Logansport Pharos-Tribune from Logansport, Indiana on July 26, 1896 · Page 1
Get access to this page with a Free Trial
Click to view larger version
July 26, 1896

Logansport Pharos-Tribune from Logansport, Indiana · Page 1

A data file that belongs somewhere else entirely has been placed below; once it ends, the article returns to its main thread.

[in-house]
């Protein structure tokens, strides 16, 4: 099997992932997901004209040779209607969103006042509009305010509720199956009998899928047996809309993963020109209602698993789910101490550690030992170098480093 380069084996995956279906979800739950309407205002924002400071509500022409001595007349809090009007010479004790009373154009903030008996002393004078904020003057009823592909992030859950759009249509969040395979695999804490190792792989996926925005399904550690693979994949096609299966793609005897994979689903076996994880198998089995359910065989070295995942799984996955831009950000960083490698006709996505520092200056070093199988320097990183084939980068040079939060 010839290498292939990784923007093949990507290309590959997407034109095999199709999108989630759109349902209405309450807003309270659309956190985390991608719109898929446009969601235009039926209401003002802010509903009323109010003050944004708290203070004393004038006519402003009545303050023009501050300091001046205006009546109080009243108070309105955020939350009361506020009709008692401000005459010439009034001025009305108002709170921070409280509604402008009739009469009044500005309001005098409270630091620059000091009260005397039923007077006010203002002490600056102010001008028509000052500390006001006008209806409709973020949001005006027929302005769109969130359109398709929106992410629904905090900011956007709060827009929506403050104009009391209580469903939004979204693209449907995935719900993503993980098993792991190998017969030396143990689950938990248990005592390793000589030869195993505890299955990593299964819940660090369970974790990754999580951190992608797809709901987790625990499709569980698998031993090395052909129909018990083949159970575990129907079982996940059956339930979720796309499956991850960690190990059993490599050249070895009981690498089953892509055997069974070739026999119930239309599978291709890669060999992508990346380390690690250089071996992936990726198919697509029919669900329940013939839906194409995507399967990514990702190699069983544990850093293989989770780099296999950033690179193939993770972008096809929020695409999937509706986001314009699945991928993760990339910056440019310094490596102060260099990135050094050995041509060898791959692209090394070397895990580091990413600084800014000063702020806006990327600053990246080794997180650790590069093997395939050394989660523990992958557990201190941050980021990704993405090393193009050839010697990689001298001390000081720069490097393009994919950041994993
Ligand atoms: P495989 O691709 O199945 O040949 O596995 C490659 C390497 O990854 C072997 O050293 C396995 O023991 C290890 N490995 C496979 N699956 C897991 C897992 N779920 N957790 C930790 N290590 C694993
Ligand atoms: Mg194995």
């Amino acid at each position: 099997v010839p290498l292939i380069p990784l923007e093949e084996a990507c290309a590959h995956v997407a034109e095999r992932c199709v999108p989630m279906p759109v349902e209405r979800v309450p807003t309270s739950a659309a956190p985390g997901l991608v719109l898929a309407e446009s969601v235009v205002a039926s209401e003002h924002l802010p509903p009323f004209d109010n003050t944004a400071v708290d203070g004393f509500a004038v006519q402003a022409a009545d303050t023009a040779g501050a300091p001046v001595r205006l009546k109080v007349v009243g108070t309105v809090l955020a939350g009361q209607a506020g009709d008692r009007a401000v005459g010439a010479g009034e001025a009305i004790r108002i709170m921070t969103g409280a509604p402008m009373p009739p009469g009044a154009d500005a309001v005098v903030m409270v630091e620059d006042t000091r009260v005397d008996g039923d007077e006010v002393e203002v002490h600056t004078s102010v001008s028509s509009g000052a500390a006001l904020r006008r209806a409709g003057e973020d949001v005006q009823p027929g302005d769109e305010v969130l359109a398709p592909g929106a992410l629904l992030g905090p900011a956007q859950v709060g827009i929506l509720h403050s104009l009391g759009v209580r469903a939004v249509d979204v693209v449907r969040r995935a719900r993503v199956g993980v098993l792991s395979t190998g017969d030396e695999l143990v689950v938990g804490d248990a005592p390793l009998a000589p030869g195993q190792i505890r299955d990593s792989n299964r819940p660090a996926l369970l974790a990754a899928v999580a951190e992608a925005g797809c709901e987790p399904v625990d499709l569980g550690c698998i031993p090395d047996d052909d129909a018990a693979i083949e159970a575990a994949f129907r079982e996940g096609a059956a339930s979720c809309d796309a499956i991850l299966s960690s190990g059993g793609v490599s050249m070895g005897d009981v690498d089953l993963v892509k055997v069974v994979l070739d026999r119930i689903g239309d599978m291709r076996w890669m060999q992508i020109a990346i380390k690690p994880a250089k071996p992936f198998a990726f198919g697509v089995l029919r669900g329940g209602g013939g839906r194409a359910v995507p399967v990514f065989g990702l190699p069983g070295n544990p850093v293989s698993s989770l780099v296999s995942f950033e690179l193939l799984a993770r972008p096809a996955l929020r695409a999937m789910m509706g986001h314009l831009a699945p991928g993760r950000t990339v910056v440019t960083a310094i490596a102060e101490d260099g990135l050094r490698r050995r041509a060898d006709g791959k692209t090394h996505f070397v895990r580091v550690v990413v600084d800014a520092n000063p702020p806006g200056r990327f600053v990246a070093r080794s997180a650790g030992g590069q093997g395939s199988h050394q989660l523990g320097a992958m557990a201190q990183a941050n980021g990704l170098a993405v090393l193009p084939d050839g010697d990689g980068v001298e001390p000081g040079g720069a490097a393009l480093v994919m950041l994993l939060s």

Publication:
Location:
Logansport, Indiana
Issue Date:
Sunday, July 26, 1896
Page:
Page 1
Cancel
Start Free Trial

Page 1 article text (OCR)